Textual Relationship Modeling for Cross-Modal Information Retrieval

by   Jing Yu, et al.

Feature representation of different modalities is the main focus of current cross-modal information retrieval research. Existing models typically project texts and images into the same embedding space. In this paper, we explore the multitudinous of textural relationships in text modeling. Specifically, texts are represented by a graph generated using various textural relationships including semantic relations, statistical co-occurrence, and predefined knowledge base. A joint neural model is proposed to learn feature representation individually in each modality. We use Graph Convolutional Network (GCN) to capture relation-aware representations of texts and Convolutional Neural Network (CNN) to learn image representations. Comprehensive experiments are conducted on two benchmark datasets. The results show that our model outperforms the state-of-the-art models significantly by 6.3% on the CMPlaces data and 3.4% on English Wikipedia, respectively.



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1 Introduction

Cross-modal information retrieval (CMIR), which enables queries from one modality to retrieve information in another, plays an increasingly important role in intelligent searching and recommendation systems. A typical practice of CMIR is to map features from different modalities into a common semantic space where the similarity between different entries can be directly measured. Thus, feature representation is the main focus of current CMIR research. Much effort has been devoted to using vector-space models to represent multi-modal data. For example, both unstructured text data and grid-structured image data (as well as video) are modeled as feature vectors projected into a semantic space.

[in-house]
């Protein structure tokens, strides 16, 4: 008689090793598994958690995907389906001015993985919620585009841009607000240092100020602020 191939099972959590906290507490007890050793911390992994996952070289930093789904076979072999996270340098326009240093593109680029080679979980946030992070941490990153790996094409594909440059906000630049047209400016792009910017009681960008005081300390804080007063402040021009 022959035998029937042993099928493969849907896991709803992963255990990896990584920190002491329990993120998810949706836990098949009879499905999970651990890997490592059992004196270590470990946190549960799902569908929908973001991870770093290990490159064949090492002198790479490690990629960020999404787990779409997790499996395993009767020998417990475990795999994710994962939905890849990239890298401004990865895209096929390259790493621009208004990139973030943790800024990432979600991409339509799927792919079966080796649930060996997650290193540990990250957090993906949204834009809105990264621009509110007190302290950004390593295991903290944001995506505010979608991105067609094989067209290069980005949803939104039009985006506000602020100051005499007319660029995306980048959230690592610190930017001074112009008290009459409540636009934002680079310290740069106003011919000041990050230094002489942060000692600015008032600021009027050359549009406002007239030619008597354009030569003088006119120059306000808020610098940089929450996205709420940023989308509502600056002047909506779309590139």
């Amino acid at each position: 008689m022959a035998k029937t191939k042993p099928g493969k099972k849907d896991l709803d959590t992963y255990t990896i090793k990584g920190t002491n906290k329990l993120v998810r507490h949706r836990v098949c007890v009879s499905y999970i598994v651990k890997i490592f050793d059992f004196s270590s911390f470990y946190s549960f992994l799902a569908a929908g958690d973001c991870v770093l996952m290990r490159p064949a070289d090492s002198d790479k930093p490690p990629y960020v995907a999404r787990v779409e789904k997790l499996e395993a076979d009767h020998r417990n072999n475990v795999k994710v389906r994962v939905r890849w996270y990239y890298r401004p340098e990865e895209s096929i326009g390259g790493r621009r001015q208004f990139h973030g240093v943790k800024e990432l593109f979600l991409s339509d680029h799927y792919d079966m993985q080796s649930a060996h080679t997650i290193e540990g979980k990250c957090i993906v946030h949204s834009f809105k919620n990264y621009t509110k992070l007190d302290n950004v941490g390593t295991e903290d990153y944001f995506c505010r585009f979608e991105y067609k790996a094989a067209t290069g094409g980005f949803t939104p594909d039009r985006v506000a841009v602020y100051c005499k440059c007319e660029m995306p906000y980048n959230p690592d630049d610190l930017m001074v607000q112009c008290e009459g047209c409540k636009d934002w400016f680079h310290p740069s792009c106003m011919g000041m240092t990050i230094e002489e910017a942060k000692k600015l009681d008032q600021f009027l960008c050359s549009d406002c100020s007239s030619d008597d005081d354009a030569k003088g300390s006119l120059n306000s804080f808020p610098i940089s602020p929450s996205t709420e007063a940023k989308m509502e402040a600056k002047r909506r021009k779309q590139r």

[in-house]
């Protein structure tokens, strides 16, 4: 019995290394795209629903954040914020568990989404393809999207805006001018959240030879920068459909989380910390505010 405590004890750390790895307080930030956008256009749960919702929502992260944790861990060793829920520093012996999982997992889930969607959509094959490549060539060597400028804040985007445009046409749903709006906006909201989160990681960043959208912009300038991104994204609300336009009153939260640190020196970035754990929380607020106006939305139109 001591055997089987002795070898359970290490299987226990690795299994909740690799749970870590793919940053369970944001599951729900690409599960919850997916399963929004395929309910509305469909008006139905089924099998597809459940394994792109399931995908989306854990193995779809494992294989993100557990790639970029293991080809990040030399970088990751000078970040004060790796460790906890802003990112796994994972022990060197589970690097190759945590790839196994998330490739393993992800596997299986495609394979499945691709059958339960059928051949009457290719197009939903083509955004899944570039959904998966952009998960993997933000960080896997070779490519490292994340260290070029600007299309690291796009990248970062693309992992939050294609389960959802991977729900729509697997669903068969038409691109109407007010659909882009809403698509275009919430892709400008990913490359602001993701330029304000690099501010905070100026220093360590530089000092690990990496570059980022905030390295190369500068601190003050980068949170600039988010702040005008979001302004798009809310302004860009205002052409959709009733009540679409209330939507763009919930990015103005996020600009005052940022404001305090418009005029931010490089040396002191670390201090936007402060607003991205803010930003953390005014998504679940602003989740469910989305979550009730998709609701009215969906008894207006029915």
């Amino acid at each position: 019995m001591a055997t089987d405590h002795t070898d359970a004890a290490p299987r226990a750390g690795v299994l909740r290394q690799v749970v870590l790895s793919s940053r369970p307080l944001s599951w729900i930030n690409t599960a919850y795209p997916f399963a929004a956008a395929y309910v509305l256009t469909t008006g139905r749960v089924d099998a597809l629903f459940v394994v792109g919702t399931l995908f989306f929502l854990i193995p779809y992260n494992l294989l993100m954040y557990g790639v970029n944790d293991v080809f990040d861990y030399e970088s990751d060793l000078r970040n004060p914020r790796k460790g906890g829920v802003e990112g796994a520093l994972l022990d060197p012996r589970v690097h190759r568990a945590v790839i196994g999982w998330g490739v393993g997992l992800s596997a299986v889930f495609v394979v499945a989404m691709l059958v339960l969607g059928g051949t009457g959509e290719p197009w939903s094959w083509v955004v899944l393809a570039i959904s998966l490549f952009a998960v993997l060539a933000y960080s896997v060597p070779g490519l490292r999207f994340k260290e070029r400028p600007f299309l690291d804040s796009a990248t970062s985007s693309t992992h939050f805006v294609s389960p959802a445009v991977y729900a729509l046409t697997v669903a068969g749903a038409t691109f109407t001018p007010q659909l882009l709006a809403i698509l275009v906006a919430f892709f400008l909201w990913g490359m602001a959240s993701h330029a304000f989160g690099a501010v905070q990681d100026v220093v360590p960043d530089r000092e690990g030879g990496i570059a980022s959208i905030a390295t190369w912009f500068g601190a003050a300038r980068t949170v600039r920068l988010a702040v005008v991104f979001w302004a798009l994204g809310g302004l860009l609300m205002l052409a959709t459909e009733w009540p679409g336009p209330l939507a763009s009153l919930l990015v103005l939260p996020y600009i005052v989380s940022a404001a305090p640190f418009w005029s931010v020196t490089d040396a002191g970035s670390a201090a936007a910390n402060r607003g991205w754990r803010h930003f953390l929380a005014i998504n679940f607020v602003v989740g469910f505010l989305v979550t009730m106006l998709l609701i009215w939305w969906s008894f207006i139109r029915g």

However, such vector representation is seriously limited by its inability to capture complex structures hidden in texts[1, 2] – there are many implicit and explicit textual relations that characterize syntactic rules in text modeling [3].

Figure 1: (a) The original text and three kinds of textual relationships: (b) distributed semantic relationship in the embedding space, (c) word co-occurrence relationship and (d) general knowledge relationship defined by a knowledge graph.

Nevertheless, the possibility of infusing priori facts or relations (e.g., from a knowledge graph) into pre-trained models is excluded by the great difficulty it imposes. A recent work [2] models text as featured graphs with semantic relations. They achieve state-of-the-art performance on text-image retrievals by utilizing the cosine distance between word embeddings to form -nearest relationships. However, the performance of this practice heavily relies on the generalization ability of the word embeddings [4] and may be biased under some circumstances. It also fails to incorporate general human knowledge and textual relations such as co-occurrence [5] and spatial relations [6] between words. To exemplify the above point and suggest potential improvements, the modeling of a text specimen using different types of textual relationships is examined in Fig.1

. It can be observed in the KNN graph (Fig.

1-b) that Spielberg is located relatively far away from Hollywood as compared to the way director is to film, whereas in the common sense knowledge graph given in (Fig. 1-d), these two words are closely related to each other as they should be. Fig.1-c shows the less-frequent subject-predicate relation pattern (e.g. Spielberg and E.T.) which is absent in the KNN-based graph. Consequently, a more sophisticated model should correlate Spielberg with all the following words {director, film, E.T., Hollywood, producer, sci-fi, screenwriter, U.S.}. The above analysis indicates that graph construction can be improved by fusing different types of textual relations, which is the basic motivation of this work.